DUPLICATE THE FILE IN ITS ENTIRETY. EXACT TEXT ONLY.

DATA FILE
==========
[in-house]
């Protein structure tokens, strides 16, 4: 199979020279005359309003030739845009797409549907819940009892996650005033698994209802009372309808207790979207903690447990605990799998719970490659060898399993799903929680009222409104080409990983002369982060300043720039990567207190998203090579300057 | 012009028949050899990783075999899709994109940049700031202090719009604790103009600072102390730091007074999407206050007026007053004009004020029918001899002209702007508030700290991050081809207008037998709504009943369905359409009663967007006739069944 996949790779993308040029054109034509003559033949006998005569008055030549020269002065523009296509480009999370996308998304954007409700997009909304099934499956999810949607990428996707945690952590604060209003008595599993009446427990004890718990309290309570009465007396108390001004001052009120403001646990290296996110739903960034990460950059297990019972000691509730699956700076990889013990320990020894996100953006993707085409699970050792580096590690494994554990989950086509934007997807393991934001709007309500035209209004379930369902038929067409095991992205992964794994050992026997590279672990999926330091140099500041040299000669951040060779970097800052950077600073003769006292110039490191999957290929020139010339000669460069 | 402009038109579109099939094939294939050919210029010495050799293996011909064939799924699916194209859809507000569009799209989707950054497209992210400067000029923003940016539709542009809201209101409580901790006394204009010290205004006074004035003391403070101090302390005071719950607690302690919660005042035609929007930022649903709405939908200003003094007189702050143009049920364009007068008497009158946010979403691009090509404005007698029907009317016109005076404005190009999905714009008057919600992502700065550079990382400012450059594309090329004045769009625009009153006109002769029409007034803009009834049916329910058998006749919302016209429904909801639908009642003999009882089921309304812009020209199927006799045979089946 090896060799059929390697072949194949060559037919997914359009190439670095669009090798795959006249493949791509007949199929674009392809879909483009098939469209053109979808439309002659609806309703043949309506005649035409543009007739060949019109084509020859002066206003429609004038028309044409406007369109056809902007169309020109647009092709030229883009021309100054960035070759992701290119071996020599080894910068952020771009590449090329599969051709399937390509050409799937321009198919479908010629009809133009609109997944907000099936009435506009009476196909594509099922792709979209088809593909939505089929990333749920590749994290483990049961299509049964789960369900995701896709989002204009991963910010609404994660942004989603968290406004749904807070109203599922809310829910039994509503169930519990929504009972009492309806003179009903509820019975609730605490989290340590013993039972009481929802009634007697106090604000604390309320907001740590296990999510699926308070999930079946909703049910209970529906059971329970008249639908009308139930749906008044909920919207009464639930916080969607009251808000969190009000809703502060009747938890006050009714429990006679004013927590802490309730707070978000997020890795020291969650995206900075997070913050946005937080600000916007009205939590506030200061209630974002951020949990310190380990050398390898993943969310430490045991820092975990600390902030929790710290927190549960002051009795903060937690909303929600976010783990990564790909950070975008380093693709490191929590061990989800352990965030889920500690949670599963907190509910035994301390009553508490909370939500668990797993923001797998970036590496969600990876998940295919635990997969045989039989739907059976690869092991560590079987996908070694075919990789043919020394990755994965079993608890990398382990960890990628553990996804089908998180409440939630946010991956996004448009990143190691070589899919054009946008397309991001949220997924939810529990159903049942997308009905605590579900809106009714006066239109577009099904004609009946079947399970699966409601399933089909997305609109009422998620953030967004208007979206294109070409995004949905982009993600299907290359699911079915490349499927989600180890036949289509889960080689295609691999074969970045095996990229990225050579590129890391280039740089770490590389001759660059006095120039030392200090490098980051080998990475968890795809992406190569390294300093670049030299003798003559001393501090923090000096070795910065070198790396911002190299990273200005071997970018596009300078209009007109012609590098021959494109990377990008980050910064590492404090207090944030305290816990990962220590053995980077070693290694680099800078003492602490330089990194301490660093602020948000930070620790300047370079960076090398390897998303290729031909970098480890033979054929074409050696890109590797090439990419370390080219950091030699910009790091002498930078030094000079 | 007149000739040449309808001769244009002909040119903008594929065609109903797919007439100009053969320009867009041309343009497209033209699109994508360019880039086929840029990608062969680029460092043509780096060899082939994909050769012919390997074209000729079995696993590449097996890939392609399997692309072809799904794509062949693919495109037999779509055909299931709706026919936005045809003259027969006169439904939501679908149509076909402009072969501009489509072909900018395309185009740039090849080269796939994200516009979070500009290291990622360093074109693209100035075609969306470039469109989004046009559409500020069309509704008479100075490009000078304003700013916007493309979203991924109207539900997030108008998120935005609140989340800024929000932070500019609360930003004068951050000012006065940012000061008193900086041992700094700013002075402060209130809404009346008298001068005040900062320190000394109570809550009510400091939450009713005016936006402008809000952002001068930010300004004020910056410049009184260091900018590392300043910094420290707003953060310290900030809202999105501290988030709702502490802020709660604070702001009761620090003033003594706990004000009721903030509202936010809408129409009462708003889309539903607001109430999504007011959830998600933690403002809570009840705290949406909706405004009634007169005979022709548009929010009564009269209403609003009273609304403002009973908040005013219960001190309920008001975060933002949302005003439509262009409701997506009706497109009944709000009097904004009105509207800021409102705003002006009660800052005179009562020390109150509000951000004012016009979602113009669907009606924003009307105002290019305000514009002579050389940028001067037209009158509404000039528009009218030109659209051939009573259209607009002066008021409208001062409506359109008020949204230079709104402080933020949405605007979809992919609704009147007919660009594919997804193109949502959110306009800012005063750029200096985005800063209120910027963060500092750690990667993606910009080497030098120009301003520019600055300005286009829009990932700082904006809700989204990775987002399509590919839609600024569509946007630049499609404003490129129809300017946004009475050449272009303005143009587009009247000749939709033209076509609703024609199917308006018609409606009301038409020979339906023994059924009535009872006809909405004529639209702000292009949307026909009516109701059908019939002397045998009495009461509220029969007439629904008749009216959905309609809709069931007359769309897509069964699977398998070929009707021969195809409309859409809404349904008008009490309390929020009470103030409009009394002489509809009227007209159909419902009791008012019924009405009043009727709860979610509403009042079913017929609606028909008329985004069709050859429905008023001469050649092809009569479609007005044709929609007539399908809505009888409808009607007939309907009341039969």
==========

[in-house]
């Protein structure tokens, strides 16, 4: 199979020279005359309003030739845009797409549907819940009892996650005033698994209802009372309808207790979207903690447990605990799998719970490659060898399993799903929680009222409104080409990983002369982060300043720039990567207190998203090579300057 | 012009028949050899990783075999899709994109940049700031202090719009604790103009600072102390730091007074999407206050007026007053004009004020029918001899002209702007508030700290991050081809207008037998709504009943369905359409009663967007006739069944 996949790779993308040029054109034509003559033949006998005569008055030549020269002065523009296509480009999370996308998304954007409700997009909304099934499956999810949607990428996707945690952590604060209003008595599993009446427990004890718990309290309570009465007396108390001004001052009120403001646990290296996110739903960034990460950059297990019972000691509730699956700076990889013990320990020894996100953006993707085409699970050792580096590690494994554990989950086509934007997807393991934001709007309500035209209004379930369902038929067409095991992205992964794994050992026997590279672990999926330091140099500041040299000669951040060779970097800052950077600073003769006292110039490191999957290929020139010339000669460069 | 402009038109579109099939094939294939050919210029010495050799293996011909064939799924699916194209859809507000569009799209989707950054497209992210400067000029923003940016539709542009809201209101409580901790006394204009010290205004006074004035003391403070101090302390005071719950607690302690919660005042035609929007930022649903709405939908200003003094007189702050143009049920364009007068008497009158946010979403691009090509404005007698029907009317016109005076404005190009999905714009008057919600992502700065550079990382400012450059594309090329004045769009625009009153006109002769029409007034803009009834049916329910058998006749919302016209429904909801639908009642003999009882089921309304812009020209199927006799045979089946 090896060799059929390697072949194949060559037919997914359009190439670095669009090798795959006249493949791509007949199929674009392809879909483009098939469209053109979808439309002659609806309703043949309506005649035409543009007739060949019109084509020859002066206003429609004038028309044409406007369109056809902007169309020109647009092709030229883009021309100054960035070759992701290119071996020599080894910068952020771009590449090329599969051709399937390509050409799937321009198919479908010629009809133009609109997944907000099936009435506009009476196909594509099922792709979209088809593909939505089929990333749920590749994290483990049961299509049964789960369900995701896709989002204009991963910010609404994660942004989603968290406004749904807070109203599922809310829910039994509503169930519990929504009972009492309806003179009903509820019975609730605490989290340590013993039972009481929802009634007697106090604000604390309320907001740590296990999510699926308070999930079946909703049910209970529906059971329970008249639908009308139930749906008044909920919207009464639930916080969607009251808000969190009000809703502060009747938890006050009714429990006679004013927590802490309730707070978000997020890795020291969650995206900075997070913050946005937080600000916007009205939590506030200061209630974002951020949990310190380990050398390898993943969310430490045991820092975990600390902030929790710290927190549960002051009795903060937690909303929600976010783990990564790909950070975008380093693709490191929590061990989800352990965030889920500690949670599963907190509910035994301390009553508490909370939500668990797993923001797998970036590496969600990876998940295919635990997969045989039989739907059976690869092991560590079987996908070694075919990789043919020394990755994965079993608890990398382990960890990628553990996804089908998180409440939630946010991956996004448009990143190691070589899919054009946008397309991001949220997924939810529990159903049942997308009905605590579900809106009714006066239109577009099904004609009946079947399970699966409601399933089909997305609109009422998620953030967004208007979206294109070409995004949905982009993600299907290359699911079915490349499927989600180890036949289509889960080689295609691999074969970045095996990229990225050579590129890391280039740089770490590389001759660059006095120039030392200090490098980051080998990475968890795809992406190569390294300093670049030299003798003559001393501090923090000096070795910065070198790396911002190299990273200005071997970018596009300078209009007109012609590098021959494109990377990008980050910064590492404090207090944030305290816990990962220590053995980077070693290694680099800078003492602490330089990194301490660093602020948000930070620790300047370079960076090398390897998303290729031909970098480890033979054929074409050696890109590797090439990419370390080219950091030699910009790091002498930078030094000079 | 007149000739040449309808001769244009002909040119903008594929065609109903797919007439100009053969320009867009041309343009497209033209699109994508360019880039086929840029990608062969680029460092043509780096060899082939994909050769012919390997074209000729079995696993590449097996890939392609399997692309072809799904794509062949693919495109037999779509055909299931709706026919936005045809003259027969006169439904939501679908149509076909402009072969501009489509072909900018395309185009740039090849080269796939994200516009979070500009290291990622360093074109693209100035075609969306470039469109989004046009559409500020069309509704008479100075490009000078304003700013916007493309979203991924109207539900997030108008998120935005609140989340800024929000932070500019609360930003004068951050000012006065940012000061008193900086041992700094700013002075402060209130809404009346008298001068005040900062320190000394109570809550009510400091939450009713005016936006402008809000952002001068930010300004004020910056410049009184260091900018590392300043910094420290707003953060310290900030809202999105501290988030709702502490802020709660604070702001009761620090003033003594706990004000009721903030509202936010809408129409009462708003889309539903607001109430999504007011959830998600933690403002809570009840705290949406909706405004009634007169005979022709548009929010009564009269209403609003009273609304403002009973908040005013219960001190309920008001975060933002949302005003439509262009409701997506009706497109009944709000009097904004009105509207800021409102705003002006009660800052005179009562020390109150509000951000004012016009979602113009669907009606924003009307105002290019305000514009002579050389940028001067037209009158509404000039528009009218030109659209051939009573259209607009002066008021409208001062409506359109008020949204230079709104402080933020949405605007979809992919609704009147007919660009594919997804193109949502959110306009800012005063750029200096985005800063209120910027963060500092750690990667993606910009080497030098120009301003520019600055300005286009829009990932700082904006809700989204990775987002399509590919839609600024569509946007630049499609404003490129129809300017946004009475050449272009303005143009587009009247000749939709033209076509609703024609199917308006018609409606009301038409020979339906023994059924009535009872006809909405004529639209702000292009949307026909009516109701059908019939002397045998009495009461509220029969007439629904008749009216959905309609809709069931007359769309897509069964699977398998070929009707021969195809409309859409809404349904008008009490309390929020009470103030409009009394002489509809009227007209159909419902009791008012019924009405009043009727709860979610509403009042079913017929609606028909008329985004069709050859429905008023001469050649092809009569479609007005044709929609007539399908809505009888409808009607007939309907009341039969």